Sports

Three athletes positive for COVID-19 inside Beijing Olympic bubble


FILE PHOTO: The Chinese and Olympic flags flutter at the headquarters of the Beijing Organising Committee for the 2022 Olympic and Paralympic Winter Games in Beijing, China November 12, 2021.

FILE PHOTO: The Chinese and Olympic flags flutter at the headquarters of the Beijing Organising Committee for the 2022 Olympic and Paralympic Winter Games in Beijing, China November 12, 2021. REUTERS/Thomas Suen

Three athletes attending training events for the Beijing Winter Olympics have tested positive for COVID-19, Chinese officials said Thursday, with the country on high alert against the coronavirus ahead of the Games.

Beijing 2022 organizers have left nothing to chance with the games set to start in February, restricting entry to the capital and insisting on daily virus tests for thousands of athletes who will be kept within a “closed-loop” bubble.

One of the athletes, a foreign luger, tested positive at the airport when entering the country and was sent to a quarantine hotel along with another infected teammate as they had no symptoms, officials said last week.

But a third person has now tested positive — another luger and a close contact of the earlier cases, Zhao Weidong, an Olympics organizing committee member, said on Thursday.

The latest patient is asymptomatic and has also been transferred to a quarantine facility for “medical observation,” Zhao said at a press conference.

Authorities are continuing to “test people, materials and the environment, as well as conducting health monitoring and disinfecting the environment,” Zhao added.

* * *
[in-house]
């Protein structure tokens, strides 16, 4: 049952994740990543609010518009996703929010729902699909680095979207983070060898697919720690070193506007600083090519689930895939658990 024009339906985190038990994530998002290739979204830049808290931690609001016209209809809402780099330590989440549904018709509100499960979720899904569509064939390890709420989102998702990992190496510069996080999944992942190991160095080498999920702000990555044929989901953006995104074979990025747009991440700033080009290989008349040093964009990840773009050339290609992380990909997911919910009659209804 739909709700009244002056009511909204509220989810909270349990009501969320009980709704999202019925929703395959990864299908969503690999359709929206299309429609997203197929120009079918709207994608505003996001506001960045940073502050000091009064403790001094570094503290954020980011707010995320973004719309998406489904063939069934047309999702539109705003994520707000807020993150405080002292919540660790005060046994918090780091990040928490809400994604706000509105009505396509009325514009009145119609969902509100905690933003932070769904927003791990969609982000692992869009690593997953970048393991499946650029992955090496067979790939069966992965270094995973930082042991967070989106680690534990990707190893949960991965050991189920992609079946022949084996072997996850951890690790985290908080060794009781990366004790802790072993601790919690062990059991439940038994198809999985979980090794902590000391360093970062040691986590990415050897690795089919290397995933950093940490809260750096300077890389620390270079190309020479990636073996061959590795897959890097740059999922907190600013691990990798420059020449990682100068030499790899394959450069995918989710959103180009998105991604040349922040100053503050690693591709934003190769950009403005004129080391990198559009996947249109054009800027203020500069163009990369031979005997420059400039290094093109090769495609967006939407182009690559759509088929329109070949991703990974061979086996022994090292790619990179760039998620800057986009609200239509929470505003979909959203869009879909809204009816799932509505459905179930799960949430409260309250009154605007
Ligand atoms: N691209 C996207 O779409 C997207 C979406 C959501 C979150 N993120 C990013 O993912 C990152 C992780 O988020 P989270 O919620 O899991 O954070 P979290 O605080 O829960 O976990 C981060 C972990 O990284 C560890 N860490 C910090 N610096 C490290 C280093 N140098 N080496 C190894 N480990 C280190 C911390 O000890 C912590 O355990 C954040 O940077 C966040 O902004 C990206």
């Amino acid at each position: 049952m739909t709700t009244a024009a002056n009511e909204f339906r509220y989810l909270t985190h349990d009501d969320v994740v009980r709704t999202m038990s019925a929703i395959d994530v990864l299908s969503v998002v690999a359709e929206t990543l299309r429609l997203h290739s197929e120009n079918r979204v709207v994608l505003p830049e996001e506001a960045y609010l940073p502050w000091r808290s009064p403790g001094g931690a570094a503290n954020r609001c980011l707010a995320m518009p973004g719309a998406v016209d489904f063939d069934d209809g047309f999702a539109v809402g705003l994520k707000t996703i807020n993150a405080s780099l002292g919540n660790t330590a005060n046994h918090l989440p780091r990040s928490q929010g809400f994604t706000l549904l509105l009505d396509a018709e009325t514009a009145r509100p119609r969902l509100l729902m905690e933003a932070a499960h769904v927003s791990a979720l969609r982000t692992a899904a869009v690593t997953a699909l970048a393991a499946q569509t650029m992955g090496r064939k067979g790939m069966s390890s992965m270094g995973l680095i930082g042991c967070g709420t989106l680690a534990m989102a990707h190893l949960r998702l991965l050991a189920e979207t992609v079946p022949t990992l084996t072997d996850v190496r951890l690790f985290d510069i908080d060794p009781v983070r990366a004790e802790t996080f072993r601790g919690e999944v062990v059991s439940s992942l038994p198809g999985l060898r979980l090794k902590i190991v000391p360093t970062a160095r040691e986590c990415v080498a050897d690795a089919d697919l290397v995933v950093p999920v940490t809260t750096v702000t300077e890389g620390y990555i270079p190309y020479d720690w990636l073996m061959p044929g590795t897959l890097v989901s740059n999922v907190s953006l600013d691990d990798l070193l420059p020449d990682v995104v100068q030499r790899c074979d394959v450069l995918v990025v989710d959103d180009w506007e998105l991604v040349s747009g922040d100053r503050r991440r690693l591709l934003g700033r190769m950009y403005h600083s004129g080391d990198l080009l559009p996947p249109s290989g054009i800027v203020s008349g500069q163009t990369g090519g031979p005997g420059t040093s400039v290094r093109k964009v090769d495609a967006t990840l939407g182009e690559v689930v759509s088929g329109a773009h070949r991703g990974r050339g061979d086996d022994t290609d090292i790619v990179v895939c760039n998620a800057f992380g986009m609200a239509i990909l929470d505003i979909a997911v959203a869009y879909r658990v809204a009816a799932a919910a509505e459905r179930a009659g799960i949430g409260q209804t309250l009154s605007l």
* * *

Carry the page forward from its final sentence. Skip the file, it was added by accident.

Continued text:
China is gearing up to tackle one of the largest challenges to its zero-COVID-19 strategy as thousands of athletes are expected to descend on Beijing for the games, which will be held from February 4 to 20.

City authorities this week imposed strict new rules on inbound travelers, requiring all visitors to Beijing to show a negative COVID-19 test result from the past 48 hours and cancelling flights from higher risk areas within the country.

China has kept its domestic case numbers far lower than in most countries, through mass testing, aggressive lockdowns and border controls that left some families separated and many unable to return to work from outside the country.

The Olympics will test the country’s ability to ward off the pandemic, with organizers promising nearly empty stadiums and banning spectators from outside China.

All participating athletes and venue staff must be vaccinated, while tens of thousands of workers in higher-risk industries across the city are being tested multiple times a week.

The Beijing Winter Games organizers have said the coronavirus is the biggest challenge in the lead-up.

The event is also facing boycott calls from international campaigners over human rights concerns in China’s Xinjiang region as well as in Hong Kong and Tibet.

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